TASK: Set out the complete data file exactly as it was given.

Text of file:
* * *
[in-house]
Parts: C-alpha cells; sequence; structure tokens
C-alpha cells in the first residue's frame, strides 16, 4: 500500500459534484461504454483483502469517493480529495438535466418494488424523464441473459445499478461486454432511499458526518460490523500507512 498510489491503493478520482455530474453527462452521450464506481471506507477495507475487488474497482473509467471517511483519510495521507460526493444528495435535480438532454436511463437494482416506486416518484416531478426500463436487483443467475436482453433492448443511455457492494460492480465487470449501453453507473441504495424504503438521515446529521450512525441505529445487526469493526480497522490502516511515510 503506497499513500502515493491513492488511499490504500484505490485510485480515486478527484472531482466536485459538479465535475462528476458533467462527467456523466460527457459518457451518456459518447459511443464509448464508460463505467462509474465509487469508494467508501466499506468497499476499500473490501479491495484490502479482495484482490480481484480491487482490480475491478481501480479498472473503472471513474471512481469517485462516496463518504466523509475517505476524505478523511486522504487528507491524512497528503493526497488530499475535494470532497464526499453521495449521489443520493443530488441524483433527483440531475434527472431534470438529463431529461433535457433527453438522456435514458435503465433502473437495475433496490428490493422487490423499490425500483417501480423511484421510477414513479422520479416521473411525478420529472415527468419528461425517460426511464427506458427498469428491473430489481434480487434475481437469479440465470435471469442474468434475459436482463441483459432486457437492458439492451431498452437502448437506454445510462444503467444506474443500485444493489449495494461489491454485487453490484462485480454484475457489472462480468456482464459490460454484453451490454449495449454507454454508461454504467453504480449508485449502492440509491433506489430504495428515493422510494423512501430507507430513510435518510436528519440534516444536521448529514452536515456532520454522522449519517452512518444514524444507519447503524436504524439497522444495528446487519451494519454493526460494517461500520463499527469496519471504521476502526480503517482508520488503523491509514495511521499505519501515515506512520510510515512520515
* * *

[in-house]
Parts: C-alpha cells; sequence; structure tokens
C-alpha cells in the first residue's frame, strides 16, 4: 500500500459534484461504454483483502469517493480529495438535466418494488424523464441473459445499478461486454432511499458526518460490523500507512 498510489491503493478520482455530474453527462452521450464506481471506507477495507475487488474497482473509467471517511483519510495521507460526493444528495435535480438532454436511463437494482416506486416518484416531478426500463436487483443467475436482453433492448443511455457492494460492480465487470449501453453507473441504495424504503438521515446529521450512525441505529445487526469493526480497522490502516511515510 503506497499513500502515493491513492488511499490504500484505490485510485480515486478527484472531482466536485459538479465535475462528476458533467462527467456523466460527457459518457451518456459518447459511443464509448464508460463505467462509474465509487469508494467508501466499506468497499476499500473490501479491495484490502479482495484482490480481484480491487482490480475491478481501480479498472473503472471513474471512481469517485462516496463518504466523509475517505476524505478523511486522504487528507491524512497528503493526497488530499475535494470532497464526499453521495449521489443520493443530488441524483433527483440531475434527472431534470438529463431529461433535457433527453438522456435514458435503465433502473437495475433496490428490493422487490423499490425500483417501480423511484421510477414513479422520479416521473411525478420529472415527468419528461425517460426511464427506458427498469428491473430489481434480487434475481437469479440465470435471469442474468434475459436482463441483459432486457437492458439492451431498452437502448437506454445510462444503467444506474443500485444493489449495494461489491454485487453490484462485480454484475457489472462480468456482464459490460454484453451490454449495449454507454454508461454504467453504480449508485449502492440509491433506489430504495428515493422510494423512501430507507430513510435518510436528519440534516444536521448529514452536515456532520454522522449519517452512518444514524444507519447503524436504524439497522444495528446487519451494519454493526460494517461500520463499527469496519471504521476502526480503517482508520488503523491509514495511521499505519501515515506512520510510515512520515